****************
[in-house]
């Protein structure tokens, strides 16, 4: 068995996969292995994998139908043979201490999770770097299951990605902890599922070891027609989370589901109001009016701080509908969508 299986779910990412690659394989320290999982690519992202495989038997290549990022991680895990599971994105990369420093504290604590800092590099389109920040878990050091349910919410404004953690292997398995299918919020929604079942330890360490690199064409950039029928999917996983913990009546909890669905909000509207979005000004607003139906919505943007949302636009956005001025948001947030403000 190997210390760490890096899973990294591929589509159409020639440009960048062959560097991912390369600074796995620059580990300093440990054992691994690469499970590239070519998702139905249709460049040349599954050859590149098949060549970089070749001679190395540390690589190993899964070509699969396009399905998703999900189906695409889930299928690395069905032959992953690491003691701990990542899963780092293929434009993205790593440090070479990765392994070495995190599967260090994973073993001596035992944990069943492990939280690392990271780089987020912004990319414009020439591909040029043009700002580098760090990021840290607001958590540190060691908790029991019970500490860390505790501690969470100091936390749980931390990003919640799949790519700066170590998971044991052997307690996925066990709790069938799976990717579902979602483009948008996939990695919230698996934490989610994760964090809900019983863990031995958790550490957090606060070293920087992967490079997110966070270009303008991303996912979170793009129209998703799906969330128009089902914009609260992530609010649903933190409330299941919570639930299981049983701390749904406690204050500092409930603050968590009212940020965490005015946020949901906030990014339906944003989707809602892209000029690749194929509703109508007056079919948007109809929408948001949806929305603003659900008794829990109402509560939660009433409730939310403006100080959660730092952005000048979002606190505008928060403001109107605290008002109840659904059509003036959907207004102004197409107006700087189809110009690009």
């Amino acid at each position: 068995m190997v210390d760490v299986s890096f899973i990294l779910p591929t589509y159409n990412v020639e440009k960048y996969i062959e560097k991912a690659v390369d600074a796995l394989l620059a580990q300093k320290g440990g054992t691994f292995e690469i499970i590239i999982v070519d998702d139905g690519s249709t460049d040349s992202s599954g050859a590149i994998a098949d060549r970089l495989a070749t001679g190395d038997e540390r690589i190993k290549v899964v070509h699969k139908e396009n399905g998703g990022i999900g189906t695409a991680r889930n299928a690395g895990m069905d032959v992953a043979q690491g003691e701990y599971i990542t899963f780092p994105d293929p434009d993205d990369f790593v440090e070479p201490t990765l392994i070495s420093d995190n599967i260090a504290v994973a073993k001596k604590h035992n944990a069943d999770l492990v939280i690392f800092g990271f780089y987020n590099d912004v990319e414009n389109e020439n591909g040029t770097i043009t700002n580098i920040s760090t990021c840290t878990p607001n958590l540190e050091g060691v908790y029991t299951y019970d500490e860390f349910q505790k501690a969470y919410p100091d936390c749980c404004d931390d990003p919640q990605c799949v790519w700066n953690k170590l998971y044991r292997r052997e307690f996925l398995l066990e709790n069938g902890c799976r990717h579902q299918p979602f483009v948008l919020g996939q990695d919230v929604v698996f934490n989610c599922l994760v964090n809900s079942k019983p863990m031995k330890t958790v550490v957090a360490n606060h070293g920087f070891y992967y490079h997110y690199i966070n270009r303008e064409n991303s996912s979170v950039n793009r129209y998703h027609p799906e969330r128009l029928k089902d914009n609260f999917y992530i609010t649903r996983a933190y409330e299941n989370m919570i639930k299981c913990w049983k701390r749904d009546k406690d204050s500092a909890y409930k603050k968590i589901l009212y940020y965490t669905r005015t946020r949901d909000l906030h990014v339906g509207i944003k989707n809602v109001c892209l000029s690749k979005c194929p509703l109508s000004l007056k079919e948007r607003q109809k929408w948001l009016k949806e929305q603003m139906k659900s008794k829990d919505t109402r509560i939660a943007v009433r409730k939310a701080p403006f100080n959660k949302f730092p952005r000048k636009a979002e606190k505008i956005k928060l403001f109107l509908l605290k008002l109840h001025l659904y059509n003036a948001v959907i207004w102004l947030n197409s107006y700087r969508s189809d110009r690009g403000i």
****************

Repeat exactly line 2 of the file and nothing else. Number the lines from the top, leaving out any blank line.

């Protein structure tokens, strides 16, 4: 068995996969292995994998139908043979201490999770770097299951990605902890599922070891027609989370589901109001009016701080509908969508 299986779910990412690659394989320290999982690519992202495989038997290549990022991680895990599971994105990369420093504290604590800092590099389109920040878990050091349910919410404004953690292997398995299918919020929604079942330890360490690199064409950039029928999917996983913990009546909890669905909000509207979005000004607003139906919505943007949302636009956005001025948001947030403000 190997210390760490890096899973990294591929589509159409020639440009960048062959560097991912390369600074796995620059580990300093440990054992691994690469499970590239070519998702139905249709460049040349599954050859590149098949060549970089070749001679190395540390690589190993899964070509699969396009399905998703999900189906695409889930299928690395069905032959992953690491003691701990990542899963780092293929434009993205790593440090070479990765392994070495995190599967260090994973073993001596035992944990069943492990939280690392990271780089987020912004990319414009020439591909040029043009700002580098760090990021840290607001958590540190060691908790029991019970500490860390505790501690969470100091936390749980931390990003919640799949790519700066170590998971044991052997307690996925066990709790069938799976990717579902979602483009948008996939990695919230698996934490989610994760964090809900019983863990031995958790550490957090606060070293920087992967490079997110966070270009303008991303996912979170793009129209998703799906969330128009089902914009609260992530609010649903933190409330299941919570639930299981049983701390749904406690204050500092409930603050968590009212940020965490005015946020949901906030990014339906944003989707809602892209000029690749194929509703109508007056079919948007109809929408948001949806929305603003659900008794829990109402509560939660009433409730939310403006100080959660730092952005000048979002606190505008928060403001109107605290008002109840659904059509003036959907207004102004197409107006700087189809110009690009």